Great ‘Amazon Shopping Tricks’ Hunt

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  • This article in The Times last week says that in 2000, there was a scandal when customers discovered that if they deleted their cookies - the computer files that store information on a user's internet use - they could obtain a different price for the same goods on Amazon. This was because Amazon were offering different prices for the same things to different customers, depending on what their purchasing histories suggested they might be willing to pay.

    The article says that this is now common among internet sellers but invisible to the customer; and that Amazon was "unavailable for comment". The Office of Fair Trading is looking into this issue generally.

    So, it's not clear (to me, at any rate) whether Amazon are still tailoring prices to individual customers but it might be worth deleting your cookies and seeing what happens - you might get a cheaper price!

    This is very true. I actually work for a company which sells this kind software and we have used Amazon as a case study in the past. It is the same with many other websites such as Easyjet and Lastminute.com. It can work in a number of ways depending on which version is being used. The light version places a cookie and logs the IP address. The top end version does this and then actually maps your PC like a fingerprint (Operating system/browser/make/model etc) and is 99.999% effective. It is meant as a product to combat fraud but this use of logging customers interests and fixing prices is now the most common use and 100% legal. It also works with interest in products, if a specific product/flight route on a specific date is searched upon x amount of times then it will automatically raise the price. You will find this on 50%+ of e-commerce sites nowadays unfortunately.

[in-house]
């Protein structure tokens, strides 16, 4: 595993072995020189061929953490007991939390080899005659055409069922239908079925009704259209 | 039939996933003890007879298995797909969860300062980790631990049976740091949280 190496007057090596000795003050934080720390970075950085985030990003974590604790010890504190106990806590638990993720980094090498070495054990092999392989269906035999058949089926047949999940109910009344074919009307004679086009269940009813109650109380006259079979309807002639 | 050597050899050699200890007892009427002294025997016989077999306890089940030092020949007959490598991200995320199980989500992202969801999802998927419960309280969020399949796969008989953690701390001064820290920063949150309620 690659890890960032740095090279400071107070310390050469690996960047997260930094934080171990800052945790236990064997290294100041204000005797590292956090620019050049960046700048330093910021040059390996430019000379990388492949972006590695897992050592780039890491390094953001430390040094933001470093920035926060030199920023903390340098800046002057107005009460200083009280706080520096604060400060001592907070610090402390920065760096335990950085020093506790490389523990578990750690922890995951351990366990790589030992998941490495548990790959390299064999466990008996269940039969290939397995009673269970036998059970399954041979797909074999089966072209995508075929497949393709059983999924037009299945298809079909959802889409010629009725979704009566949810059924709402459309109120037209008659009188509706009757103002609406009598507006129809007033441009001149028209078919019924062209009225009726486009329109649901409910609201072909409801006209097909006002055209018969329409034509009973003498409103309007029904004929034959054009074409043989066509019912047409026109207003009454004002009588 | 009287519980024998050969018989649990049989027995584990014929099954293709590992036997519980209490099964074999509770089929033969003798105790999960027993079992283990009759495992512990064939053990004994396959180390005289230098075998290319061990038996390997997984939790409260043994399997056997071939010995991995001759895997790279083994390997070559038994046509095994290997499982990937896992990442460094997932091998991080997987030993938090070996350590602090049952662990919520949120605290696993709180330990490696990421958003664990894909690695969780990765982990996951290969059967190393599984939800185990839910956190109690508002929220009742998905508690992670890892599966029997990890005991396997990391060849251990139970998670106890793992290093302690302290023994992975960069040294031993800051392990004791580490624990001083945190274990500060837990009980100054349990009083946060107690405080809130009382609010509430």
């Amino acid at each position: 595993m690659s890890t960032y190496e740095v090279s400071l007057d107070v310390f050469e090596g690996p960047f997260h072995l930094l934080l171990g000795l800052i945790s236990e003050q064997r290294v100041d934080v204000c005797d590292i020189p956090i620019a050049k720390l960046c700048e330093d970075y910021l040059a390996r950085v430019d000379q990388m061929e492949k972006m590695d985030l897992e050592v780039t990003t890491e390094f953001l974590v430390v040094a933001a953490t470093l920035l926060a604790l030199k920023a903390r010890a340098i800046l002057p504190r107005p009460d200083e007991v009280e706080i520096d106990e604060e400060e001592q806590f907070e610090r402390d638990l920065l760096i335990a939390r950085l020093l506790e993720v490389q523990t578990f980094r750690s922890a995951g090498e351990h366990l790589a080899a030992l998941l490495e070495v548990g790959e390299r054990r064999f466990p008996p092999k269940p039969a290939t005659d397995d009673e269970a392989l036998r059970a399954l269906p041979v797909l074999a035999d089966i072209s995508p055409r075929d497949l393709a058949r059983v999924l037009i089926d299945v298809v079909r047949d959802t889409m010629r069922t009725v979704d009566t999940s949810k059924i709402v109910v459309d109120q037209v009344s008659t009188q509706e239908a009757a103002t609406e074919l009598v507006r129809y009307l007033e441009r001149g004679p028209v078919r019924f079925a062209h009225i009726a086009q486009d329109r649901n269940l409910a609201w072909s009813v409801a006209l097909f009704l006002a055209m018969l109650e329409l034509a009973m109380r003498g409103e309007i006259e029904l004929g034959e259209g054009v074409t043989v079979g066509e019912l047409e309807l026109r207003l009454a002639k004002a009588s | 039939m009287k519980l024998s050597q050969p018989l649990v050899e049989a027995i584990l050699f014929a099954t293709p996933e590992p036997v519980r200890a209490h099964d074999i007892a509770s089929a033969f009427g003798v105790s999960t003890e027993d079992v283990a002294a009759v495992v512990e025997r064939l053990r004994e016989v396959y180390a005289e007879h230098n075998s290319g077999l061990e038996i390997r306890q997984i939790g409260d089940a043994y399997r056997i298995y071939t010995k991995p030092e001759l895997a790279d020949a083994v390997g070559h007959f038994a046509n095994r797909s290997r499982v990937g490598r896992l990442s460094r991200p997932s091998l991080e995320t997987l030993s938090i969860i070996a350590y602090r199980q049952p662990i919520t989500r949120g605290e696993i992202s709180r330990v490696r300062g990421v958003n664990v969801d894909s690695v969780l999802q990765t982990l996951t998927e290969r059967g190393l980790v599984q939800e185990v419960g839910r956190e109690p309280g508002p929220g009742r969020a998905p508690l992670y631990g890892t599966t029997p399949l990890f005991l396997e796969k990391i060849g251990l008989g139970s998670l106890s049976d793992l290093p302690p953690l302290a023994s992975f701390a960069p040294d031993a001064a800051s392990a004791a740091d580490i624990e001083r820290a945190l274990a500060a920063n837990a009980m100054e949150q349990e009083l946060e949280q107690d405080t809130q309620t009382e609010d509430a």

Sneaky eh? ;)
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  • competitionscafe
    competitionscafe Posts: 4,050 Forumite
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    edited 4 November 2009 at 12:22AM
    How to donate to charity (at no extra cost to you) when shopping at amazon: